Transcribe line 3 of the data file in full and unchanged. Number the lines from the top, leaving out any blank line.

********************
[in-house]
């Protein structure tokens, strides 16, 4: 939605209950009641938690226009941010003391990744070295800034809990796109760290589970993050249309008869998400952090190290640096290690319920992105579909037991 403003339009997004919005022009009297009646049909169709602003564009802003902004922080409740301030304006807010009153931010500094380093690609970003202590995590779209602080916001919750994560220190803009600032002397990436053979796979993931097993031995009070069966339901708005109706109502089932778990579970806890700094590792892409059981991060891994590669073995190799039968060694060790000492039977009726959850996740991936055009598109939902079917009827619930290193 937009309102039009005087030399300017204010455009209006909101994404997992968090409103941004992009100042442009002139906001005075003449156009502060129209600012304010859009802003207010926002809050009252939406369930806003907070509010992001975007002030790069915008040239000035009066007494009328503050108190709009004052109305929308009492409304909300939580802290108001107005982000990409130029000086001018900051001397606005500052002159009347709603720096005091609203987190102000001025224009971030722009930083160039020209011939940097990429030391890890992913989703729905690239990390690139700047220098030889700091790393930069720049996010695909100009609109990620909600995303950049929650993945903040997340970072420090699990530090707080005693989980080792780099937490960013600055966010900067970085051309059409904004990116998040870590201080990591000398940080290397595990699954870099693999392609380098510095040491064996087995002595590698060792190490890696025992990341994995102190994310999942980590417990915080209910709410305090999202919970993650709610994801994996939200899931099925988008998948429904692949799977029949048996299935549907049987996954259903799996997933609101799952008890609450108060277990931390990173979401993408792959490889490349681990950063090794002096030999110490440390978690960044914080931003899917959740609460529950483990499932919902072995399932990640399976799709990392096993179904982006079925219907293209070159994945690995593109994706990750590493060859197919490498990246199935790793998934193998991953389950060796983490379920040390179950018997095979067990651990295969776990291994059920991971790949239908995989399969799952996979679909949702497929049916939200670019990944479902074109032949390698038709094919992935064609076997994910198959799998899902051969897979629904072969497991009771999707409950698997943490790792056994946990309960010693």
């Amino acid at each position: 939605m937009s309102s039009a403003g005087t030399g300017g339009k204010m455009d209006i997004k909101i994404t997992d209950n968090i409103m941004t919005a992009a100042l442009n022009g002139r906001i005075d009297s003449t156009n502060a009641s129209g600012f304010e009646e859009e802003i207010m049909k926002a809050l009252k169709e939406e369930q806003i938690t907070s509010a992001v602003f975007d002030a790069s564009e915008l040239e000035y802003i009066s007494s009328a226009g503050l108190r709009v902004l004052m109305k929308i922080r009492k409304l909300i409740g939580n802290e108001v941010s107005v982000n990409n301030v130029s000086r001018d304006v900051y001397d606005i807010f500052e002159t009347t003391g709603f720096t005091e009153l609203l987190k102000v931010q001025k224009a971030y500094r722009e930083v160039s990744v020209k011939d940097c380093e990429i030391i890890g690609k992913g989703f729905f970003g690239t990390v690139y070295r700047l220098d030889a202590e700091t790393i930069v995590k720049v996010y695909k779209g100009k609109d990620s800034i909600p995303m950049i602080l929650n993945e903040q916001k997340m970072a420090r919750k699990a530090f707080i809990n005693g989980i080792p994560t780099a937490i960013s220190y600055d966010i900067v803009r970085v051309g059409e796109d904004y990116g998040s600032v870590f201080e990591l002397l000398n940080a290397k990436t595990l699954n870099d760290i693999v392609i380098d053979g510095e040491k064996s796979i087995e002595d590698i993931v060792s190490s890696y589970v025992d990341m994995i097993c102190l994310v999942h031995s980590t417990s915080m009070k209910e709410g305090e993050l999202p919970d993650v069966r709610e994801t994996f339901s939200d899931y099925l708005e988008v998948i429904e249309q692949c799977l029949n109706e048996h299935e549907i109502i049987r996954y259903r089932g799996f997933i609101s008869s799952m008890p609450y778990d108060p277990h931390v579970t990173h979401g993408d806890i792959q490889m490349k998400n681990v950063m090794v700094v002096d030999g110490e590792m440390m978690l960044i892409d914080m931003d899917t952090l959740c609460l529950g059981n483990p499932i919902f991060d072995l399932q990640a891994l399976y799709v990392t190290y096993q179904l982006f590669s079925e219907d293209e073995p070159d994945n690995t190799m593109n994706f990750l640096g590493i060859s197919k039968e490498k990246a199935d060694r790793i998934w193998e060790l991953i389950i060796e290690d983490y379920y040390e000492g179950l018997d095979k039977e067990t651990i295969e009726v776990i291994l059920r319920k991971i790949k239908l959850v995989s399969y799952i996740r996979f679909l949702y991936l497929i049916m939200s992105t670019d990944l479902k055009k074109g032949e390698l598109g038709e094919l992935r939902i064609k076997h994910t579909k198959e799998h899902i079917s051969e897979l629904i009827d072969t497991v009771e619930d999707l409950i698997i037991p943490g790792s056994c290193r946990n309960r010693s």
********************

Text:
């Amino acid at each position: 939605m937009s309102s039009a403003g005087t030399g300017g339009k204010m455009d209006i997004k909101i994404t997992d209950n968090i409103m941004t919005a992009a100042l442009n022009g002139r906001i005075d009297s003449t156009n502060a009641s129209g600012f304010e009646e859009e802003i207010m049909k926002a809050l009252k169709e939406e369930q806003i938690t907070s509010a992001v602003f975007d002030a790069s564009e915008l040239e000035y802003i009066s007494s009328a226009g503050l108190r709009v902004l004052m109305k929308i922080r009492k409304l909300i409740g939580n802290e108001v941010s107005v982000n990409n301030v130029s000086r001018d304006v900051y001397d606005i807010f500052e002159t009347t003391g709603f720096t005091e009153l609203l987190k102000v931010q001025k224009a971030y500094r722009e930083v160039s990744v020209k011939d940097c380093e990429i030391i890890g690609k992913g989703f729905f970003g690239t990390v690139y070295r700047l220098d030889a202590e700091t790393i930069v995590k720049v996010y695909k779209g100009k609109d990620s800034i909600p995303m950049i602080l929650n993945e903040q916001k997340m970072a420090r919750k699990a530090f707080i809990n005693g989980i080792p994560t780099a937490i960013s220190y600055d966010i900067v803009r970085v051309g059409e796109d904004y990116g998040s600032v870590f201080e990591l002397l000398n940080a290397k990436t595990l699954n870099d760290i693999v392609i380098d053979g510095e040491k064996s796979i087995e002595d590698i993931v060792s190490s890696y589970v025992d990341m994995i097993c102190l994310v999942h031995s980590t417990s915080m009070k209910e709410g305090e993050l999202p919970d993650v069966r709610e994801t994996f339901s939200d899931y099925l708005e988008v998948i429904e249309q692949c799977l029949n109706e048996h299935e549907i109502i049987r996954y259903r089932g799996f997933i609101s008869s799952m008890p609450y778990d108060p277990h931390v579970t990173h979401g993408d806890i792959q490889m490349k998400n681990v950063m090794v700094v002096d030999g110490e590792m440390m978690l960044i892409d914080m931003d899917t952090l959740c609460l529950g059981n483990p499932i919902f991060d072995l399932q990640a891994l399976y799709v990392t190290y096993q179904l982006f590669s079925e219907d293209e073995p070159d994945n690995t190799m593109n994706f990750l640096g590493i060859s197919k039968e490498k990246a199935d060694r790793i998934w193998e060790l991953i389950i060796e290690d983490y379920y040390e000492g179950l018997d095979k039977e067990t651990i295969e009726v776990i291994l059920r319920k991971i790949k239908l959850v995989s399969y799952i996740r996979f679909l949702y991936l497929i049916m939200s992105t670019d990944l479902k055009k074109g032949e390698l598109g038709e094919l992935r939902i064609k076997h994910t579909k198959e799998h899902i079917s051969e897979l629904i009827d072969t497991v009771e619930d999707l409950i698997i037991p943490g790792s056994c290193r946990n309960r010693s």